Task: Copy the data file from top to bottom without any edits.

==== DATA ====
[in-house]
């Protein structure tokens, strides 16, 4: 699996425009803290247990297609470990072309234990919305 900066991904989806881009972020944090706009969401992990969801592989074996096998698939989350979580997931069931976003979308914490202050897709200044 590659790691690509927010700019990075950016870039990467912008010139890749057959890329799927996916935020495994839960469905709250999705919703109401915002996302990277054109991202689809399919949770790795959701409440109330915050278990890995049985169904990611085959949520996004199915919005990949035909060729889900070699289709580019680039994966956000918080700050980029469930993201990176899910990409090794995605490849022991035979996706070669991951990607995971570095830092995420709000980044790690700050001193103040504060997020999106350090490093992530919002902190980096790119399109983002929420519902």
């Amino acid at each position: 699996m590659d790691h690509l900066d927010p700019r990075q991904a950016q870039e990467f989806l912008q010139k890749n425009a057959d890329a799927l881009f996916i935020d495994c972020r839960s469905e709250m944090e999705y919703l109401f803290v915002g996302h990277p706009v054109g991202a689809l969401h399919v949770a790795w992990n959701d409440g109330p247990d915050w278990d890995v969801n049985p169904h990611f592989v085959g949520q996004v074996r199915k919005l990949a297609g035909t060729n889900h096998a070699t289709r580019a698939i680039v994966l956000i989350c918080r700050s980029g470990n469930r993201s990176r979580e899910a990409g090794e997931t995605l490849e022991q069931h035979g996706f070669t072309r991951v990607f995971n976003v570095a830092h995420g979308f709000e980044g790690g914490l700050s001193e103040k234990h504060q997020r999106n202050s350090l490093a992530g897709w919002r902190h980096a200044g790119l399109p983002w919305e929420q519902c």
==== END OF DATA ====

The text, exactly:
[in-house]
């Protein structure tokens, strides 16, 4: 699996425009803290247990297609470990072309234990919305 900066991904989806881009972020944090706009969401992990969801592989074996096998698939989350979580997931069931976003979308914490202050897709200044 590659790691690509927010700019990075950016870039990467912008010139890749057959890329799927996916935020495994839960469905709250999705919703109401915002996302990277054109991202689809399919949770790795959701409440109330915050278990890995049985169904990611085959949520996004199915919005990949035909060729889900070699289709580019680039994966956000918080700050980029469930993201990176899910990409090794995605490849022991035979996706070669991951990607995971570095830092995420709000980044790690700050001193103040504060997020999106350090490093992530919002902190980096790119399109983002929420519902």
């Amino acid at each position: 699996m590659d790691h690509l900066d927010p700019r990075q991904a950016q870039e990467f989806l912008q010139k890749n425009a057959d890329a799927l881009f996916i935020d495994c972020r839960s469905e709250m944090e999705y919703l109401f803290v915002g996302h990277p706009v054109g991202a689809l969401h399919v949770a790795w992990n959701d409440g109330p247990d915050w278990d890995v969801n049985p169904h990611f592989v085959g949520q996004v074996r199915k919005l990949a297609g035909t060729n889900h096998a070699t289709r580019a698939i680039v994966l956000i989350c918080r700050s980029g470990n469930r993201s990176r979580e899910a990409g090794e997931t995605l490849e022991q069931h035979g996706f070669t072309r991951v990607f995971n976003v570095a830092h995420g979308f709000e980044g790690g914490l700050s001193e103040k234990h504060q997020r999106n202050s350090l490093a992530g897709w919002r902190h980096a200044g790119l399109p983002w919305e929420q519902c």